Finally, driving on 280 back home, it was as if I was not really driving my car, but observing myself living my life, completely detached from my actual physical body. There must be some sort of psychology term for this. I have felt this before but not for a long time. I wonder what it is.

I guess, really, I am realizing that I don't just want to be a peon in this thing we call life. I want to be my own person, free to muse about the workings of the universe, humanity as a whole, and the status of the living, breathing planet we inhabit. I hate feeling like I have to be somewhere, do something, or befriend people who are petty and quite happy living a completely unexamined life. I think maybe, deep down, I feel that the lives we lead are too complex and that perhaps, we were never meant to live like this. Is it really so weird to wish for time to spend in the great outdoors, and to contemplate existence on an almost daily basis? I hate dealing with money and loans and bureaucracy and red tape and bosses telling me how to do things when they don't even know how to do things themselves. All I want is to be able to slow down and breathe, smelling the smells of the world around me and trying to understand their meaning.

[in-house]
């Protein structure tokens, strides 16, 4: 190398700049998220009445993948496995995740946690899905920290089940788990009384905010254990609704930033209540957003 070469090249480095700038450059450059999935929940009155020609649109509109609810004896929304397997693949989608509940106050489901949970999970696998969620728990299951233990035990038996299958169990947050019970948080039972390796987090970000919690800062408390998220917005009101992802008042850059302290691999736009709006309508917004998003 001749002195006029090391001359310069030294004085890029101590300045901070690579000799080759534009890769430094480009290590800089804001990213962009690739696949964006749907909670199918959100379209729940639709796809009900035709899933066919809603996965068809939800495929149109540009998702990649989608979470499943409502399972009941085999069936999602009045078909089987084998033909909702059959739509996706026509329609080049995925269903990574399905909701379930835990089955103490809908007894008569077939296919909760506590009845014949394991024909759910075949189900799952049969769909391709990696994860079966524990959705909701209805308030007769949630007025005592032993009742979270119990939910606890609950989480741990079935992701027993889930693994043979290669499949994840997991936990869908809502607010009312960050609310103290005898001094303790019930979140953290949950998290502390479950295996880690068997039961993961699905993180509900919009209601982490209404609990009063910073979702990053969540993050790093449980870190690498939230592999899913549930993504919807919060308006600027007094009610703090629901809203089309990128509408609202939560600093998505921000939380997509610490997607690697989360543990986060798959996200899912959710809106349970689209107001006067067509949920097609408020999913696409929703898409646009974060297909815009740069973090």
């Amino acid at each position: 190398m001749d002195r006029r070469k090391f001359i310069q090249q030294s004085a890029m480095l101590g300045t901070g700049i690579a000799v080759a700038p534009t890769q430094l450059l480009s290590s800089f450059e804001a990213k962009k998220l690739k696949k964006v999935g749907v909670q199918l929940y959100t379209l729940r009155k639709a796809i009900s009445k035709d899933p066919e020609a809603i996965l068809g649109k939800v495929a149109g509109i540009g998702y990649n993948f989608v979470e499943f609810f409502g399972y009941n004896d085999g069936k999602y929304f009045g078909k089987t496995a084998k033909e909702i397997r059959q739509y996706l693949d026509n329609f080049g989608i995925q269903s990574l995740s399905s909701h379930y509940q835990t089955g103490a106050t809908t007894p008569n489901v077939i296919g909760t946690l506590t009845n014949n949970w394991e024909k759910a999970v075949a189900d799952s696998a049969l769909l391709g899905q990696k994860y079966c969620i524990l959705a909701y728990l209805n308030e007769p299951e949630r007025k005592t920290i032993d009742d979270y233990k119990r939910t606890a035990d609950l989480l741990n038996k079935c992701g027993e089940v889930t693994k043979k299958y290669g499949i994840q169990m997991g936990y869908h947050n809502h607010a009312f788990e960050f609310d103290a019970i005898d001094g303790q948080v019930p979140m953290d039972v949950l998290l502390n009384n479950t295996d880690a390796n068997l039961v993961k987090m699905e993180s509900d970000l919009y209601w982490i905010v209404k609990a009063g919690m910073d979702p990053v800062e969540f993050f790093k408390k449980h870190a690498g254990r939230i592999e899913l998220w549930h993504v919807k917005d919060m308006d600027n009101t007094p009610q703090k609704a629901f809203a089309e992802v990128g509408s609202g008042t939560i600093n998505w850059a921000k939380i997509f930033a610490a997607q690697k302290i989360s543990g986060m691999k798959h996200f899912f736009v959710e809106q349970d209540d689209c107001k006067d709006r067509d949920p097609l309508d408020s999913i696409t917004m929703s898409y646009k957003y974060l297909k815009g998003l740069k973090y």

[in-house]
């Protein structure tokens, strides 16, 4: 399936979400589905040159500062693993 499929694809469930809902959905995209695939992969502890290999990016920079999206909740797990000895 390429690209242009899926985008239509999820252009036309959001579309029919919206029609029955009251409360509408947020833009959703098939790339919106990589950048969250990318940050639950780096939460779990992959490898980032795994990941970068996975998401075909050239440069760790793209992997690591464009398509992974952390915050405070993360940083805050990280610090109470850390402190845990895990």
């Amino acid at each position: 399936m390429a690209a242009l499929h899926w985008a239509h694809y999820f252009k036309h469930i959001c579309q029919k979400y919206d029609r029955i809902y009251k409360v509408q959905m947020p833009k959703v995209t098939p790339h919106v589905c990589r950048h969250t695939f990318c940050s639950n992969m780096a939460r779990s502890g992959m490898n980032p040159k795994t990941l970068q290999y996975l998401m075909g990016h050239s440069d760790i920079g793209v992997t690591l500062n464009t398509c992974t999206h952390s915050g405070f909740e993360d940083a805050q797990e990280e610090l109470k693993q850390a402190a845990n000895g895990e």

Maybe I'm not cut out for the system. But to survive you have to make money and that is what I am trying to go to school for...At this point I have so much debt that I almost have to become a Doctor. Don't get me wrong, I want to be a doctor with my whole being, but the path to get there is just so darn tiring and stressful. I really need to sit down and evaluate what is the best path to take to get there....

Thursday, August 6, 2009

ER Volunteering

Having spent the last six weeks volunteering at the UCSF Emergency Department for four hours every Wednesday night, I figured that I would chronicle some of my experiences. I figure that because I am supposed to be learning from this experience I should make note of the things that strike me as important, fascinating, or otherwise interesting. When it comes time for medical school applications, looking back on my posts will give me food for thought.